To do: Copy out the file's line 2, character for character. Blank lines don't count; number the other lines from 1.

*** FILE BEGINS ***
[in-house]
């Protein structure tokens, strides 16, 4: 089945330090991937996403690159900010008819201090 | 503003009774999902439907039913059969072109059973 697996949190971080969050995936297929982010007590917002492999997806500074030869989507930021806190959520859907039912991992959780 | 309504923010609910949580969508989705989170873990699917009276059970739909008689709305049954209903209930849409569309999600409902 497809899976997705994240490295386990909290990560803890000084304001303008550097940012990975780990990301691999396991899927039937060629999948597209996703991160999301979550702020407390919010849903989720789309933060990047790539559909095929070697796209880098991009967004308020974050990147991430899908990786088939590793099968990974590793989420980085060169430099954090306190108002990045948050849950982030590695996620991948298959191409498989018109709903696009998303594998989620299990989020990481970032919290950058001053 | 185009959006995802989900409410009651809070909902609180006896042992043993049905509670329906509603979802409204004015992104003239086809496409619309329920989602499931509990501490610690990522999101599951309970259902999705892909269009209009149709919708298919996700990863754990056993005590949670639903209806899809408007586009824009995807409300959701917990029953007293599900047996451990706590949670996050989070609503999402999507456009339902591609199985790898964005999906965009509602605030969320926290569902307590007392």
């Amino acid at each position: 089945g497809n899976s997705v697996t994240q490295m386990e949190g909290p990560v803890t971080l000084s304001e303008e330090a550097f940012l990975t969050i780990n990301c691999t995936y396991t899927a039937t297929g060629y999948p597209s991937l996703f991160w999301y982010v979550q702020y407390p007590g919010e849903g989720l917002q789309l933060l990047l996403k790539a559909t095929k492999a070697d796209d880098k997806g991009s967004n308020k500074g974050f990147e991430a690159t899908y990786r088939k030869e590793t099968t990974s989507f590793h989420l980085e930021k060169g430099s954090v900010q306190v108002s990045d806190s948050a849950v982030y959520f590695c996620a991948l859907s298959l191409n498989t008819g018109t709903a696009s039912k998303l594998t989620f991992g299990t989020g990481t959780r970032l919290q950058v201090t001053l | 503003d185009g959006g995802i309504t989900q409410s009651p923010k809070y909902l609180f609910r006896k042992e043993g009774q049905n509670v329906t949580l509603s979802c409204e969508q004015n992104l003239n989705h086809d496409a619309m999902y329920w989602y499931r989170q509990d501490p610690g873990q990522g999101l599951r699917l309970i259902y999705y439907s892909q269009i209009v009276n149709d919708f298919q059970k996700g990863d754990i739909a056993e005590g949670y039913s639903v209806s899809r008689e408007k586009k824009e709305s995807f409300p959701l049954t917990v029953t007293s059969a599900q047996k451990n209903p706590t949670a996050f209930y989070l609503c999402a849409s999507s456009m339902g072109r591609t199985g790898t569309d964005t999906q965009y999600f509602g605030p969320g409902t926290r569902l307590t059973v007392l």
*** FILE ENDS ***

């Protein structure tokens, strides 16, 4: 089945330090991937996403690159900010008819201090 | 503003009774999902439907039913059969072109059973 697996949190971080969050995936297929982010007590917002492999997806500074030869989507930021806190959520859907039912991992959780 | 309504923010609910949580969508989705989170873990699917009276059970739909008689709305049954209903209930849409569309999600409902 497809899976997705994240490295386990909290990560803890000084304001303008550097940012990975780990990301691999396991899927039937060629999948597209996703991160999301979550702020407390919010849903989720789309933060990047790539559909095929070697796209880098991009967004308020974050990147991430899908990786088939590793099968990974590793989420980085060169430099954090306190108002990045948050849950982030590695996620991948298959191409498989018109709903696009998303594998989620299990989020990481970032919290950058001053 | 185009959006995802989900409410009651809070909902609180006896042992043993049905509670329906509603979802409204004015992104003239086809496409619309329920989602499931509990501490610690990522999101599951309970259902999705892909269009209009149709919708298919996700990863754990056993005590949670639903209806899809408007586009824009995807409300959701917990029953007293599900047996451990706590949670996050989070609503999402999507456009339902591609199985790898964005999906965009509602605030969320926290569902307590007392």